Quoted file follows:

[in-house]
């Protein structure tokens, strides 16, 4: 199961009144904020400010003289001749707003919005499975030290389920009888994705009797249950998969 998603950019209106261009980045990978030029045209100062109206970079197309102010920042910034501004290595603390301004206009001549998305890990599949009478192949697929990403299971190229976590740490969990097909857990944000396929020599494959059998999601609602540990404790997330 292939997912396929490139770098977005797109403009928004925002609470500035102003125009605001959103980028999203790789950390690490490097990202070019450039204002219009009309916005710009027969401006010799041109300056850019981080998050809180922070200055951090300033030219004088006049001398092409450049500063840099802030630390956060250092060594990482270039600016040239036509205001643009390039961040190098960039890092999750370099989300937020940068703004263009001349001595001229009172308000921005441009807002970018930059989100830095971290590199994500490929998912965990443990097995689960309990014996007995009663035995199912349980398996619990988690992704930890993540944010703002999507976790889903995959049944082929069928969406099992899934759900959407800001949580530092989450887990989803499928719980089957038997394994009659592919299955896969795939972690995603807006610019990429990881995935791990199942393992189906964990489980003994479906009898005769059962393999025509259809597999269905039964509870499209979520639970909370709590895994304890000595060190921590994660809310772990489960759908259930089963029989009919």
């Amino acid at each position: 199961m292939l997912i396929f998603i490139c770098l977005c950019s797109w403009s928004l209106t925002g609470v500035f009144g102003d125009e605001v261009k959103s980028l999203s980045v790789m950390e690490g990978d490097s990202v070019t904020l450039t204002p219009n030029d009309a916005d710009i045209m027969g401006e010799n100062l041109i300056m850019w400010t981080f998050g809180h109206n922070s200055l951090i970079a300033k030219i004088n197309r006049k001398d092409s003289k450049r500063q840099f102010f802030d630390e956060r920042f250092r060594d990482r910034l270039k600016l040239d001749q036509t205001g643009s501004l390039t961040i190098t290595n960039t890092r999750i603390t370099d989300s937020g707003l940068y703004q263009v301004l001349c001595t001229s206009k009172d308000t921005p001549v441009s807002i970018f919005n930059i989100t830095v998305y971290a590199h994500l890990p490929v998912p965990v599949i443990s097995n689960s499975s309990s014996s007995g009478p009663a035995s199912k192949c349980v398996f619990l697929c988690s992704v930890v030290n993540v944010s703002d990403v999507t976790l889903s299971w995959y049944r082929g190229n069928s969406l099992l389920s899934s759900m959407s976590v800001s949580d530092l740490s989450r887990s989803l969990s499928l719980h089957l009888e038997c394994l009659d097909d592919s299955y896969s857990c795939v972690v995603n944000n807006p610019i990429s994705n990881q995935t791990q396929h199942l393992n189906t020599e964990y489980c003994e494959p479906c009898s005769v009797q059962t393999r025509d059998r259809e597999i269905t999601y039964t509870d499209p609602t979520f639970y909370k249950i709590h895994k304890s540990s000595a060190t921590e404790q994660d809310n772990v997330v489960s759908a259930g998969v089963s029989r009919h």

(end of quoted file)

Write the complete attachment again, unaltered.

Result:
[in-house]
């Protein structure tokens, strides 16, 4: 199961009144904020400010003289001749707003919005499975030290389920009888994705009797249950998969 998603950019209106261009980045990978030029045209100062109206970079197309102010920042910034501004290595603390301004206009001549998305890990599949009478192949697929990403299971190229976590740490969990097909857990944000396929020599494959059998999601609602540990404790997330 292939997912396929490139770098977005797109403009928004925002609470500035102003125009605001959103980028999203790789950390690490490097990202070019450039204002219009009309916005710009027969401006010799041109300056850019981080998050809180922070200055951090300033030219004088006049001398092409450049500063840099802030630390956060250092060594990482270039600016040239036509205001643009390039961040190098960039890092999750370099989300937020940068703004263009001349001595001229009172308000921005441009807002970018930059989100830095971290590199994500490929998912965990443990097995689960309990014996007995009663035995199912349980398996619990988690992704930890993540944010703002999507976790889903995959049944082929069928969406099992899934759900959407800001949580530092989450887990989803499928719980089957038997394994009659592919299955896969795939972690995603807006610019990429990881995935791990199942393992189906964990489980003994479906009898005769059962393999025509259809597999269905039964509870499209979520639970909370709590895994304890000595060190921590994660809310772990489960759908259930089963029989009919």
């Amino acid at each position: 199961m292939l997912i396929f998603i490139c770098l977005c950019s797109w403009s928004l209106t925002g609470v500035f009144g102003d125009e605001v261009k959103s980028l999203s980045v790789m950390e690490g990978d490097s990202v070019t904020l450039t204002p219009n030029d009309a916005d710009i045209m027969g401006e010799n100062l041109i300056m850019w400010t981080f998050g809180h109206n922070s200055l951090i970079a300033k030219i004088n197309r006049k001398d092409s003289k450049r500063q840099f102010f802030d630390e956060r920042f250092r060594d990482r910034l270039k600016l040239d001749q036509t205001g643009s501004l390039t961040i190098t290595n960039t890092r999750i603390t370099d989300s937020g707003l940068y703004q263009v301004l001349c001595t001229s206009k009172d308000t921005p001549v441009s807002i970018f919005n930059i989100t830095v998305y971290a590199h994500l890990p490929v998912p965990v599949i443990s097995n689960s499975s309990s014996s007995g009478p009663a035995s199912k192949c349980v398996f619990l697929c988690s992704v930890v030290n993540v944010s703002d990403v999507t976790l889903s299971w995959y049944r082929g190229n069928s969406l099992l389920s899934s759900m959407s976590v800001s949580d530092l740490s989450r887990s989803l969990s499928l719980h089957l009888e038997c394994l009659d097909d592919s299955y896969s857990c795939v972690v995603n944000n807006p610019i990429s994705n990881q995935t791990q396929h199942l393992n189906t020599e964990y489980c003994e494959p479906c009898s005769v009797q059962t393999r025509d059998r259809e597999i269905t999601y039964t509870d499209p609602t979520f639970y909370k249950i709590h895994k304890s540990s000595a060190t921590e404790q994660d809310n772990v997330v489960s759908a259930g998969v089963s029989r009919h």